So, question for the day.  Have you ever been involved in a race being cancelled?  What did you do?  Did you get a refund, or just have to suck it up?  Good races, and great race companies need to be forgiven and given another chance as far as I am concerned.  Anxious to hear your thoughts.

My Fall 2015 Race Calendar

This Summer has been a mixed bag.  Some great runs, some not so great.  I guess that happens a lot in the summertime, at least it does for me.   I can never make any wild predictions on how my training runs will go, and it’s all based on the weather.  Hot and muggy, Steamy and boiling.  Sunny and humid.  They all sound equally tough, but typically make me stronger for the Fall race season.

I have six races planned between now and the end of 2015.  Two major races, both marathons.  Four, run for fun, pace for others Half Marathons.  This is how it will play out.

1st up…  9/13, and the Run & Ride Half Marathon at Carowinds Amusement Park.


This is a new pacing gig for me.  Pacing once again for Beast Pacing.  Target time of 1:50:00. My goal is to come to the finish within 45 seconds under my goal.  Just put a hotel room on hold last night, hoping to take my 17 year old son with me to ride some coasters after the race!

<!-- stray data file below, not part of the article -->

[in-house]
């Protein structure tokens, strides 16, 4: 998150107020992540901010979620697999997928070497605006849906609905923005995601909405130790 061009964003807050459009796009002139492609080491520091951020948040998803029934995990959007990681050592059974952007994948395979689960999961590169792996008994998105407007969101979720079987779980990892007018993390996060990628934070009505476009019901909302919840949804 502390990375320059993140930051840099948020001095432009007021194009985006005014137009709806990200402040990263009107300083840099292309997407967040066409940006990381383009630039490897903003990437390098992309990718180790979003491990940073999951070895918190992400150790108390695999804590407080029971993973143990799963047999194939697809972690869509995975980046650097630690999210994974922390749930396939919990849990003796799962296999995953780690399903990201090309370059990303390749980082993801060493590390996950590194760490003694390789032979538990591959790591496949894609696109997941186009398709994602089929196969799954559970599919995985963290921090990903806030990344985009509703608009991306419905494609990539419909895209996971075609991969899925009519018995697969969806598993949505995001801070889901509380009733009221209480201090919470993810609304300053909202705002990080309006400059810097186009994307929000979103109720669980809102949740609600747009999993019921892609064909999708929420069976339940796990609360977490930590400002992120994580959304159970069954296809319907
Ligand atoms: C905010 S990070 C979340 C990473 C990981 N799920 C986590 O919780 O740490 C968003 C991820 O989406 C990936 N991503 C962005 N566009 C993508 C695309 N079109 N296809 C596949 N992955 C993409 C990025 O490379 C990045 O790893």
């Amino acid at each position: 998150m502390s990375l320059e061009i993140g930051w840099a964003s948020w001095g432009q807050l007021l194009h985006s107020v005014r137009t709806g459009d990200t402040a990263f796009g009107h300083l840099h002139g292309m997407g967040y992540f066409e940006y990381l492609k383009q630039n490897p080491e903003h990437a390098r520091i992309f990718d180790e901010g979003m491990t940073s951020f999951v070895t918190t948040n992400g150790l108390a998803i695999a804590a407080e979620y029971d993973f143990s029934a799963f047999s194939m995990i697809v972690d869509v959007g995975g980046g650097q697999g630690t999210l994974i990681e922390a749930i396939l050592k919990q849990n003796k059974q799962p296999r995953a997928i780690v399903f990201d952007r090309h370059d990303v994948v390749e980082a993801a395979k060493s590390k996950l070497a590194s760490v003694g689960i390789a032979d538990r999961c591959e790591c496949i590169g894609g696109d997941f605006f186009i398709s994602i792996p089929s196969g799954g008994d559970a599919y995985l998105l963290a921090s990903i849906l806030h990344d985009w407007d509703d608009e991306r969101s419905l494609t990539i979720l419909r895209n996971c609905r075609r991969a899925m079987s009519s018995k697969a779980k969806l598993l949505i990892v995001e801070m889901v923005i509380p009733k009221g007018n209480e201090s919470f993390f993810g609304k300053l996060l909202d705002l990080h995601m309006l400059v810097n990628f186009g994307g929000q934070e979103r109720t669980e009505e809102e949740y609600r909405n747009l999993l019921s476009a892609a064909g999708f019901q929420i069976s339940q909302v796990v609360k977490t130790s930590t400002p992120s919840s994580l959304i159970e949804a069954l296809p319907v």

Next up, just six short days later on 9/19, is the Marine Corps Half Marathon.  This time I will be taking my 19 year old son with me, leaving bright and early on a Saturday morning for a 2+ hour car ride to the race location.  This race is run on the Marine Corps base Camp LeJeune.  It’s the first time I’ve had to provide my drivers license number, make and model, tag #, and insurance info for my car during registration.  They need all that info to expedite parking on base.  This should be a fun race, very military pride-filled, and inspiring.  Last year about 1,000 runners signed up, so it should be a good size field of runners.

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Taper time!  After a few Halves in mid September, I will concentrate on my next race.  Chicago!  Running the Chicago Marathon for the second year in a row!  I couldn’t be more excited.  My only goals are to equal or better my time from last year, and enjoy the crowds!  This year I will be wearing my name on my shirt!


Six days after Chicago, I am pacing another Half Marathon.  This time closer to home.  I will be pacing the 1:55:00 Half at Greensboro.  Loved the tough course last year when I ran the marathon!  This time around only half the distance.


Ok, so I do have a few challenges this Fall.  The day after Greensboro, on hopefully not too tired legs, I am running a Half again.  This time in Durham.  The Bull City Race Fast.  No time goals other than to beat 1:55:00.  Should be a piece of cake.  And maybe a piece of cake after the race from one of the food trucks!  This is a great event that I had to skip last year because of running Chicago and Greensboro marathons six days apart.  I was actually signed up to run it last year, but just didn’t have the legs left to even attempt it.